Art And Culture

‘Shape of Water’ Wins Big

‘Shape of Water’ Wins Big‘Shape of Water’ Wins Big

The 90th annual Academy Awards ceremony was held on Sunday evening at the Dolby Theater in Los Angeles, and ‘The Shape of Water’ led the pack with four wins, including major categories Best Picture and Best Director for Guillermo del Toro.

“Growing up in Mexico as a kid, I was a big admirer of foreign films, like ‘E.T.’,” del Toro said on stage. “And a few weeks ago, Steven Spielberg said, if you find yourself there, if you find yourself on the podium, remember that you are part of a legacy, that you are part of a world of filmmakers and be proud of it and I’m very, very proud.

“I want to dedicate this to every young filmmaker, the youth that is showing us how things are done. Really, they are. In every country in the world. And I was a kid enamored with movies, growing up in Mexico, I thought this could never happen. It happens.”

Competing for the Best Picture, ‘The Shape of Water’, a love story involving a fish-man, beat out the revenge drama ‘Three Billboards Outside Ebbing, Missouri,’ centered on the death of a teen girl, wartime epic ‘Dunkirk’ and ‘Get Out,’ a horror flick featuring body-snatching Caucasian people as well as six other feature films.

Heading into the night, del Toro’s drama/ fantasy led the field with 13 nominations, and it ended up winning four Oscars, including Best Production Design and Best Original Score as well.

“We will always remember this year as the year men screwed up so badly, women started dating fish,” joked host Jimmy Kimmel during his opening monologue, in a nod to the #MeToo movement and subsequent sexual harassment reckoning.

The Time’s Up movement was acknowledged further in a segment by Ashley Judd, Salma Hayek and Annabella Sciorra, who were among the scores of women who accused producer Harvey Weinstein of sexual misconduct, wrote. (He has denied all allegations of nonconsensual sex.)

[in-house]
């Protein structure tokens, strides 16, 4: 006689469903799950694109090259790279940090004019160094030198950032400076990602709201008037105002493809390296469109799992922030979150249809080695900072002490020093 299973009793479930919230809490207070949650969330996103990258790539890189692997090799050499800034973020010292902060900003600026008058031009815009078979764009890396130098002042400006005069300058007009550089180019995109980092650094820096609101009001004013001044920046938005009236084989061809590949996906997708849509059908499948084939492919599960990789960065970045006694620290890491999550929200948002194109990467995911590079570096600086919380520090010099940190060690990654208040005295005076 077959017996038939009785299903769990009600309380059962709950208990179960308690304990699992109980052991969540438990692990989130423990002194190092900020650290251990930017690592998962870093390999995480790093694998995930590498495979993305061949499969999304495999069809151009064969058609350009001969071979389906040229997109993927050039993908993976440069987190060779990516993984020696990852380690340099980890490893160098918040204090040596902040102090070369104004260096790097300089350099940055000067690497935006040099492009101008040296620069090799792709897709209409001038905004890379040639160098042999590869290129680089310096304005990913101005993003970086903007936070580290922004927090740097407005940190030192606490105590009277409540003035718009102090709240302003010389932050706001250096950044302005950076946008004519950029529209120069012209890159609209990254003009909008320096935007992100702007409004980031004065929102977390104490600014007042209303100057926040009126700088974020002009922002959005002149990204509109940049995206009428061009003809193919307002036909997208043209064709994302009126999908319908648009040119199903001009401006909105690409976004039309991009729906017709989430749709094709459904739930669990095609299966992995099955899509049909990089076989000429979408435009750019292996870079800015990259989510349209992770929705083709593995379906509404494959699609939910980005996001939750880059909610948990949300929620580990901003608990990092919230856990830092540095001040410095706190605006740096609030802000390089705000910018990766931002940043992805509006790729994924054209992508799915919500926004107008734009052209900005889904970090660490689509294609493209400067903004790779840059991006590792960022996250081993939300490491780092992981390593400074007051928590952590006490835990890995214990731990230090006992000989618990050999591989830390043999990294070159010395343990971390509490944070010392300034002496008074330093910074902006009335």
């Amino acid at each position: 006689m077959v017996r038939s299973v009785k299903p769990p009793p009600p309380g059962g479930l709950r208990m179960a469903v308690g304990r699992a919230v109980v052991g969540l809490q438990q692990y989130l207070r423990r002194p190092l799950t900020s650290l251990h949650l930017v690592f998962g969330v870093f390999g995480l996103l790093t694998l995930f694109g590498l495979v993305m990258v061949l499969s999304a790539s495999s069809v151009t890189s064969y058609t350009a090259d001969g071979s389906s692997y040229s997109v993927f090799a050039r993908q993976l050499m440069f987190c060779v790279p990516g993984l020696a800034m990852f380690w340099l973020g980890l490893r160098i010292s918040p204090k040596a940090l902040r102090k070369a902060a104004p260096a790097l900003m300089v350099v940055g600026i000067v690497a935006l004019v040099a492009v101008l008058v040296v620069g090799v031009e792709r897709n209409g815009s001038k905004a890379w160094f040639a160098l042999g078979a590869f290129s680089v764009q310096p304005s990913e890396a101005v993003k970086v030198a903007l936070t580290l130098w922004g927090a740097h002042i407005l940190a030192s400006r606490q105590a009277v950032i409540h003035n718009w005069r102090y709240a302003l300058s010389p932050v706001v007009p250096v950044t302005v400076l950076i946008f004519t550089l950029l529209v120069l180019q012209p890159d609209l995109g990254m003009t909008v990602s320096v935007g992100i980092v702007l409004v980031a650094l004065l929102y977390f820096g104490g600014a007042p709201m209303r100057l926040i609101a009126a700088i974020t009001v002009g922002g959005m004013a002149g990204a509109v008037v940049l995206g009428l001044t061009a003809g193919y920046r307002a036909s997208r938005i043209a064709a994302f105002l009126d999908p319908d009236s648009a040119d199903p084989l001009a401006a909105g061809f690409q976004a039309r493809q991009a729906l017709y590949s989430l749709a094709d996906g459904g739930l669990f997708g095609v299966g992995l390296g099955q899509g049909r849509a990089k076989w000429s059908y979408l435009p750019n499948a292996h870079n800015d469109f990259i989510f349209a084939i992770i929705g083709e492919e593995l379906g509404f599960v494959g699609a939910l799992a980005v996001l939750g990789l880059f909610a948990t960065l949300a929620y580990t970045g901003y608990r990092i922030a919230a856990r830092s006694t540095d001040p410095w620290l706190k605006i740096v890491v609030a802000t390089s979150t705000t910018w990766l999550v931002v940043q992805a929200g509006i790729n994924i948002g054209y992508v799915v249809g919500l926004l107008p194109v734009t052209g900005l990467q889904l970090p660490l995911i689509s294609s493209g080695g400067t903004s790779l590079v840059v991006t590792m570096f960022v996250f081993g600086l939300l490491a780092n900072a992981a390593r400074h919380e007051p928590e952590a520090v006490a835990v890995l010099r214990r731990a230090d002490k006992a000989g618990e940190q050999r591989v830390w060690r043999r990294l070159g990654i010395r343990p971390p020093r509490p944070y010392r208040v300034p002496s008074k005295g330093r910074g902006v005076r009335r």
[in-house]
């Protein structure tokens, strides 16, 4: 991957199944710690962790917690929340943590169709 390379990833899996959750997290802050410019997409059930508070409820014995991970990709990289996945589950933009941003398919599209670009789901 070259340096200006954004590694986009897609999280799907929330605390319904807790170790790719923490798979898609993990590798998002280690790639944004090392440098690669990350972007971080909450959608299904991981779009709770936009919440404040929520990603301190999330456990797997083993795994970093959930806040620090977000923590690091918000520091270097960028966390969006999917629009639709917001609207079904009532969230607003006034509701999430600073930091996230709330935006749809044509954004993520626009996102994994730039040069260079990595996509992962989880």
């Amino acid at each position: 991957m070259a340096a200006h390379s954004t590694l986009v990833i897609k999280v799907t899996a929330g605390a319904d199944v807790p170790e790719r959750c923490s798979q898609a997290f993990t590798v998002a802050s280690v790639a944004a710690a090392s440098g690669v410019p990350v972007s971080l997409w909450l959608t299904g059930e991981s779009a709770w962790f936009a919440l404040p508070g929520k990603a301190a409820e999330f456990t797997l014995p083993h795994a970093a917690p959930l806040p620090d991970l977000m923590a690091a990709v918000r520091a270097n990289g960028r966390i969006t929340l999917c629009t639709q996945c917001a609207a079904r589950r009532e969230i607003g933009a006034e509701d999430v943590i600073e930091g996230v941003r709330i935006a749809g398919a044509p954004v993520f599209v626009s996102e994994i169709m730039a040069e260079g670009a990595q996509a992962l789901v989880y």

Christopher Nolan’s ‘Dunkirk’, which had earned eight nominations, was limited to just three wins in technical categories, including Best Editing, Best Sound Editing and Best Sound Mixing.

‘Blade Runner 2049’ stood out for its pair of visuals-oriented wins, including Best Visual Effects and Best Cinematography, the latter of which earned legendary director of photography Roger Deakins his first Oscar win.

The performing categories played out entirely as expected, with awards going to odds-on favorites. ‘Three Billboards ...’ was the standout in the acting categories, earning Frances McDormand an Oscar for Best Actress and Sam Rockwell an award for Best Supporting Actor.

  Most Impactful Moment

McDormand provided perhaps the most impactful moment of the night, using her acceptance speech to invite all female nominees in the audience to stand up.

“Look around, ladies and gentlemen, because we all have stories to tell and projects we need financed,” she said.

McDormand, 60, also advocated the use of a so-called inclusion rider by performers during negotiation that would demand at least 50% diversity in casting and film crews.

Gary Oldman’s lead performance as Winston Churchill in ‘Darkest Hour’ was awarded with the Best Actor prize. It is the first Oscar the 59-year-old Brit has won during his acting career. Almost all predictions by different websites and critics before the Oscars had chosen Oldman, 59, as the winner of the category. The movie also won the Best Makeup award.

Allison Janney won the Best Supporting Actress award for her role in ‘I, Tonya’.

The horror comedy ‘Get Out’ which was a success during the award season scored only one award, for Best Original Screenplay. In doing so, Jordan Peele became the first African-American writer ever to win an Academy Award. He wrote and directed the hit, which grossed $255 million on a $4.5 million budget.

The celebrated Pixar and Disney animation ‘Coco’, narrating the story of a 12-year-old boy who finds himself in the stunning and colorful Land of the Dead, grabbed two awards for the Best Animated Feature Film and Best Song.

James Ivory won Best Adapted Screenplay for ‘Call Me by Your Name’.

Audience favorite ‘Lady Bird’ was shut out entirely and despite notching five nominations, it did not score a single win.

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